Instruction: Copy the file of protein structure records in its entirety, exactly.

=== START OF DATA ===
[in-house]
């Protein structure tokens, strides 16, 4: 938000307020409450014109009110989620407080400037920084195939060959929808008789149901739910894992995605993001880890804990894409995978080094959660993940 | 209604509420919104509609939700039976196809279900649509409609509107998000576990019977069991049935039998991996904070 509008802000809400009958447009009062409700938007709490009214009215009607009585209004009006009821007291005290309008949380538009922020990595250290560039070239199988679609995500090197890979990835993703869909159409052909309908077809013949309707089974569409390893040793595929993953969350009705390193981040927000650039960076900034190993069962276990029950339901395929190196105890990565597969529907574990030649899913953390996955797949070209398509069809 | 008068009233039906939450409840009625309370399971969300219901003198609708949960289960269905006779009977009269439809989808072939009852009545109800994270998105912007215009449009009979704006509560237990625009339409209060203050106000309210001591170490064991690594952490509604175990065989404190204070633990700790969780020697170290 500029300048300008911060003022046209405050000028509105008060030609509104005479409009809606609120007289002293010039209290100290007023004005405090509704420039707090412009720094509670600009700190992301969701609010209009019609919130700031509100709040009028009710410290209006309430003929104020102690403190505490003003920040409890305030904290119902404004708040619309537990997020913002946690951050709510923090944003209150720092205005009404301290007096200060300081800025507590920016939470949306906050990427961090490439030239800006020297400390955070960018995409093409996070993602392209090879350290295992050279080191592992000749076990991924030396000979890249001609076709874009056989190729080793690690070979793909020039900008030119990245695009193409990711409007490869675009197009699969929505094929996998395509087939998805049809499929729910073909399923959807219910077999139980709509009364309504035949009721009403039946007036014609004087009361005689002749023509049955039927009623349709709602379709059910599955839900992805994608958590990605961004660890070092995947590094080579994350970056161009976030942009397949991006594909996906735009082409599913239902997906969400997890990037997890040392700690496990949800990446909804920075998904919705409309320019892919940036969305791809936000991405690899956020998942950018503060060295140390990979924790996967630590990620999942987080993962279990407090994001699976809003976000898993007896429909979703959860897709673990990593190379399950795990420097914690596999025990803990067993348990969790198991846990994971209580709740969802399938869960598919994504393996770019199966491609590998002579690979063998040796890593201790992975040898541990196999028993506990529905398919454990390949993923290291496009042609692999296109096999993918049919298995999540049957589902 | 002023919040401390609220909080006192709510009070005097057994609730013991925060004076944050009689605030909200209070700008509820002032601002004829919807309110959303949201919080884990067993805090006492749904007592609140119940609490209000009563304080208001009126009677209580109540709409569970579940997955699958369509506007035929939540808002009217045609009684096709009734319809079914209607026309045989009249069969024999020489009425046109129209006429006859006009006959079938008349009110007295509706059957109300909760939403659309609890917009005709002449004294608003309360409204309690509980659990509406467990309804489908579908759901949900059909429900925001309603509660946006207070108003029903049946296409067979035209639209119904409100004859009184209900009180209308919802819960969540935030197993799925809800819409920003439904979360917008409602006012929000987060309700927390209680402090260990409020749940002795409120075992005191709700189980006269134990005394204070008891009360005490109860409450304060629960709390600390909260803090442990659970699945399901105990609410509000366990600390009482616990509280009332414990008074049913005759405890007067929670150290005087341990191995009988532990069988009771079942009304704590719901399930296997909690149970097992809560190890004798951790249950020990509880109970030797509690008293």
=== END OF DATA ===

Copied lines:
[in-house]
């Protein structure tokens, strides 16, 4: 938000307020409450014109009110989620407080400037920084195939060959929808008789149901739910894992995605993001880890804990894409995978080094959660993940 | 209604509420919104509609939700039976196809279900649509409609509107998000576990019977069991049935039998991996904070 509008802000809400009958447009009062409700938007709490009214009215009607009585209004009006009821007291005290309008949380538009922020990595250290560039070239199988679609995500090197890979990835993703869909159409052909309908077809013949309707089974569409390893040793595929993953969350009705390193981040927000650039960076900034190993069962276990029950339901395929190196105890990565597969529907574990030649899913953390996955797949070209398509069809 | 008068009233039906939450409840009625309370399971969300219901003198609708949960289960269905006779009977009269439809989808072939009852009545109800994270998105912007215009449009009979704006509560237990625009339409209060203050106000309210001591170490064991690594952490509604175990065989404190204070633990700790969780020697170290 500029300048300008911060003022046209405050000028509105008060030609509104005479409009809606609120007289002293010039209290100290007023004005405090509704420039707090412009720094509670600009700190992301969701609010209009019609919130700031509100709040009028009710410290209006309430003929104020102690403190505490003003920040409890305030904290119902404004708040619309537990997020913002946690951050709510923090944003209150720092205005009404301290007096200060300081800025507590920016939470949306906050990427961090490439030239800006020297400390955070960018995409093409996070993602392209090879350290295992050279080191592992000749076990991924030396000979890249001609076709874009056989190729080793690690070979793909020039900008030119990245695009193409990711409007490869675009197009699969929505094929996998395509087939998805049809499929729910073909399923959807219910077999139980709509009364309504035949009721009403039946007036014609004087009361005689002749023509049955039927009623349709709602379709059910599955839900992805994608958590990605961004660890070092995947590094080579994350970056161009976030942009397949991006594909996906735009082409599913239902997906969400997890990037997890040392700690496990949800990446909804920075998904919705409309320019892919940036969305791809936000991405690899956020998942950018503060060295140390990979924790996967630590990620999942987080993962279990407090994001699976809003976000898993007896429909979703959860897709673990990593190379399950795990420097914690596999025990803990067993348990969790198991846990994971209580709740969802399938869960598919994504393996770019199966491609590998002579690979063998040796890593201790992975040898541990196999028993506990529905398919454990390949993923290291496009042609692999296109096999993918049919298995999540049957589902 | 002023919040401390609220909080006192709510009070005097057994609730013991925060004076944050009689605030909200209070700008509820002032601002004829919807309110959303949201919080884990067993805090006492749904007592609140119940609490209000009563304080208001009126009677209580109540709409569970579940997955699958369509506007035929939540808002009217045609009684096709009734319809079914209607026309045989009249069969024999020489009425046109129209006429006859006009006959079938008349009110007295509706059957109300909760939403659309609890917009005709002449004294608003309360409204309690509980659990509406467990309804489908579908759901949900059909429900925001309603509660946006207070108003029903049946296409067979035209639209119904409100004859009184209900009180209308919802819960969540935030197993799925809800819409920003439904979360917008409602006012929000987060309700927390209680402090260990409020749940002795409120075992005191709700189980006269134990005394204070008891009360005490109860409450304060629960709390600390909260803090442990659970699945399901105990609410509000366990600390009482616990509280009332414990008074049913005759405890007067929670150290005087341990191995009988532990069988009771079942009304704590719901399930296997909690149970097992809560190890004798951790249950020990509880109970030797509690008293």